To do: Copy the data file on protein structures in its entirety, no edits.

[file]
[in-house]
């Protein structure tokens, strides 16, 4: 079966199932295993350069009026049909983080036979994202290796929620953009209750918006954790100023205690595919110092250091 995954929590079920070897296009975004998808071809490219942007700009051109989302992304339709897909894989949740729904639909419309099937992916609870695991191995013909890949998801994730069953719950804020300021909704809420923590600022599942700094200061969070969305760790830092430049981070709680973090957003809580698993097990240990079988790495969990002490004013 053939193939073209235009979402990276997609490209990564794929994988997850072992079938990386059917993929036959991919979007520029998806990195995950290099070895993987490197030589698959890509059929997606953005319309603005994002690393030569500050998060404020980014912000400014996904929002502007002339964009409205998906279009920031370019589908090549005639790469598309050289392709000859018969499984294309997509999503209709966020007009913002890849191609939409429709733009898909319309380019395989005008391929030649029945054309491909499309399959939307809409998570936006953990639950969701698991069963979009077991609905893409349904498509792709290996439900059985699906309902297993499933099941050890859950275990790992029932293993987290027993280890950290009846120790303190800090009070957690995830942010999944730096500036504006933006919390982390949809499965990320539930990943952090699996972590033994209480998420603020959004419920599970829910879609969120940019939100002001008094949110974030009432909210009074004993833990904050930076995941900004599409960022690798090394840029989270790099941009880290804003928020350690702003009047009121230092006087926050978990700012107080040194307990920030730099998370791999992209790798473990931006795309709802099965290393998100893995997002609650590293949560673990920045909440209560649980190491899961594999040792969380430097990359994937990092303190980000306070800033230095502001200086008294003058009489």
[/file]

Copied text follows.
[in-house]
């Protein structure tokens, strides 16, 4: 079966199932295993350069009026049909983080036979994202290796929620953009209750918006954790100023205690595919110092250091 995954929590079920070897296009975004998808071809490219942007700009051109989302992304339709897909894989949740729904639909419309099937992916609870695991191995013909890949998801994730069953719950804020300021909704809420923590600022599942700094200061969070969305760790830092430049981070709680973090957003809580698993097990240990079988790495969990002490004013 053939193939073209235009979402990276997609490209990564794929994988997850072992079938990386059917993929036959991919979007520029998806990195995950290099070895993987490197030589698959890509059929997606953005319309603005994002690393030569500050998060404020980014912000400014996904929002502007002339964009409205998906279009920031370019589908090549005639790469598309050289392709000859018969499984294309997509999503209709966020007009913002890849191609939409429709733009898909319309380019395989005008391929030649029945054309491909499309399959939307809409998570936006953990639950969701698991069963979009077991609905893409349904498509792709290996439900059985699906309902297993499933099941050890859950275990790992029932293993987290027993280890950290009846120790303190800090009070957690995830942010999944730096500036504006933006919390982390949809499965990320539930990943952090699996972590033994209480998420603020959004419920599970829910879609969120940019939100002001008094949110974030009432909210009074004993833990904050930076995941900004599409960022690798090394840029989270790099941009880290804003928020350690702003009047009121230092006087926050978990700012107080040194307990920030730099998370791999992209790798473990931006795309709802099965290393998100893995997002609650590293949560673990920045909440209560649980190491899961594999040792969380430097990359994937990092303190980000306070800033230095502001200086008294003058009489």